“Blessed are those who have not seen and yet have come to believe.”
~John 20:29b (NRSV).
Could it just be that the great ‘heaven ‘n’ hell’ debate is the biggest red herring in faith-life circles? Well, we’ll have to wait until the Great Judgment for that one to be answered.
One incontrovertible power of spirituality, however, is faith. Yes, the practice of it.
What Many New Believers Don’t Hear or Learn
A definition: Faith is going on to act at accord with biblical truth despite any real sense of visible hope.
A thing grossly underestimated by many telling, selling and hearing the Gospel story is the power of faith for everyday living.
The Gospel: it’s a simple, yet complex message. Jesus died for our sins and we’re no longer condemned in God’s sight, but following Jesus is not just good news about grace — if that could ever be undersold, let alone grasped.
The difficult life is the blessed life in that faith has its opportunity to shine through us — that is, to believe, in the presence of little or no evidence of fruition. From our definition above it’s acting even without promise of reward. But it is rewarded — inevitably.
Our acts of faith are done without thought of reward.
Thomas and Us – (Reading John 20:24-29)
Poor Thomas. He gets lambasted for the very things we all do; he disbelieved.
He sought evidence and so do we. We want proof; to hold God captive to the delivery of promises for blessing. After all, our flesh default is to think we deserve it.
We’re caught in our faith-voids, too, whenever we complain, make envious comparisons or compromise on the good standards we set ourselves.
So we can learn a lot about ourselves in studying Thomas.
Thomas learned rather an embarrassing lesson, and any time we too are shown to be lacking trust in God we learn again the graphic lesson — faith is not about seeing at all. In fact, it’s about believing on the Word of God alone, without sight.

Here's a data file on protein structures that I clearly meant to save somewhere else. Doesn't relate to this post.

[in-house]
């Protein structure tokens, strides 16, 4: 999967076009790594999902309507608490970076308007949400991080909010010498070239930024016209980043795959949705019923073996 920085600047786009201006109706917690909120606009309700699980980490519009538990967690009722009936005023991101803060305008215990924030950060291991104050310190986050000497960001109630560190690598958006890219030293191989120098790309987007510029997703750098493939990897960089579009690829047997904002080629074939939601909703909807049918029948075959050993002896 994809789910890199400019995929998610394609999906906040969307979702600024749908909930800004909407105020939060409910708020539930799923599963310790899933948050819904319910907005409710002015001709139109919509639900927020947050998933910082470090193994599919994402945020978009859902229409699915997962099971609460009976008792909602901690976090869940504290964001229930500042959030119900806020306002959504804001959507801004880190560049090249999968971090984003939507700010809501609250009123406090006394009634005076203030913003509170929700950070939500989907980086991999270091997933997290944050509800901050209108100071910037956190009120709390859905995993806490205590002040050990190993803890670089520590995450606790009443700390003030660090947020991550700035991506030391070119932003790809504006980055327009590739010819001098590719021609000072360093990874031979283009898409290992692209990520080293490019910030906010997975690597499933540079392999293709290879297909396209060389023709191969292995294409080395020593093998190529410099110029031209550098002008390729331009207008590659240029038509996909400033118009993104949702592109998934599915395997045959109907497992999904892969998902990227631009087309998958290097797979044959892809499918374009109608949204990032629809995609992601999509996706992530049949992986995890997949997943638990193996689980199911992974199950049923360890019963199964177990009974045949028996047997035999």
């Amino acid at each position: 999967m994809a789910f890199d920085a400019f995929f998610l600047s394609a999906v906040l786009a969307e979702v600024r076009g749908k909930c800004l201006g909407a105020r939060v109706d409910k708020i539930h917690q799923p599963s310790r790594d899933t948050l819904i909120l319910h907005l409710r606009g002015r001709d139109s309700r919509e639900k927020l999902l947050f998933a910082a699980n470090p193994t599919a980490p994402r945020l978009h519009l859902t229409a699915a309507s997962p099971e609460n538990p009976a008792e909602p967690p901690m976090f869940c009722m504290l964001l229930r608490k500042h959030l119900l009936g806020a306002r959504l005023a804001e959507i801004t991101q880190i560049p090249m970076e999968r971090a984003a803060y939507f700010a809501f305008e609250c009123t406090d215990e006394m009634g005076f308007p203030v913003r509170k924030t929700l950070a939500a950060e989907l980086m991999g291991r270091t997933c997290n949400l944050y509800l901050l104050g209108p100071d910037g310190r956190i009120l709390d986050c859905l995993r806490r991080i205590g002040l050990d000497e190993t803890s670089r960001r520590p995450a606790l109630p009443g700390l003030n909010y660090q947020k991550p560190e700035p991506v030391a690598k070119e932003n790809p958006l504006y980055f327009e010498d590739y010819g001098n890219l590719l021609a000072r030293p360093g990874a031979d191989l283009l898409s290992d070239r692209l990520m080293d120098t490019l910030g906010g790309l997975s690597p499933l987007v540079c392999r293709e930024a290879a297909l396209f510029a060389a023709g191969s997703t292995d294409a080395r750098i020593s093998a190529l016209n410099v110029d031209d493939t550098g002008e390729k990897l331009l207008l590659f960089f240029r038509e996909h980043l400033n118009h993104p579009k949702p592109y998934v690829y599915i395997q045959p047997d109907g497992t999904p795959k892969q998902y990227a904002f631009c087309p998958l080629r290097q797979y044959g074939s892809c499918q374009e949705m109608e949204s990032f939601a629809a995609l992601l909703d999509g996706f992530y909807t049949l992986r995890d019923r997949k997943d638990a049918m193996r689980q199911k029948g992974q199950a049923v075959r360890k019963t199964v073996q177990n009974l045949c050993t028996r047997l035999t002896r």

And, of course, the best news is faith is the simplest thing — a decision or series of them. Based on the biblical morality and imperative we go ahead anyway.
Everyone’s Equally Blessed
We’re not that different, then, from Thomas. Yet, Jesus sets the bar higher in faith — a commodity everyone has in abundance if they’ll only express it. Jesus asks us to believe without seeing. Anyone can do this, but they must first deal with their scepticism.
Anyone can express faith; it just should be good biblical faith, not a bad faith that’s grounded in untrue sources; the self, for instance.
We should always have confidence in our faith in biblical truth, but know that such faith is uttered via our actions in line with the biblical morality and mandate.
Everyone has the same capacity, but what must be built is a sound moral warehouse. From such an investment we simply add courage to make decisions out at sea without sight, yet, of land.
Everyone is capable of such decisions. This really is the main thrust of the Christian faith.
© 2011 S. J. Wickham.
Graphic Credit: Dornob.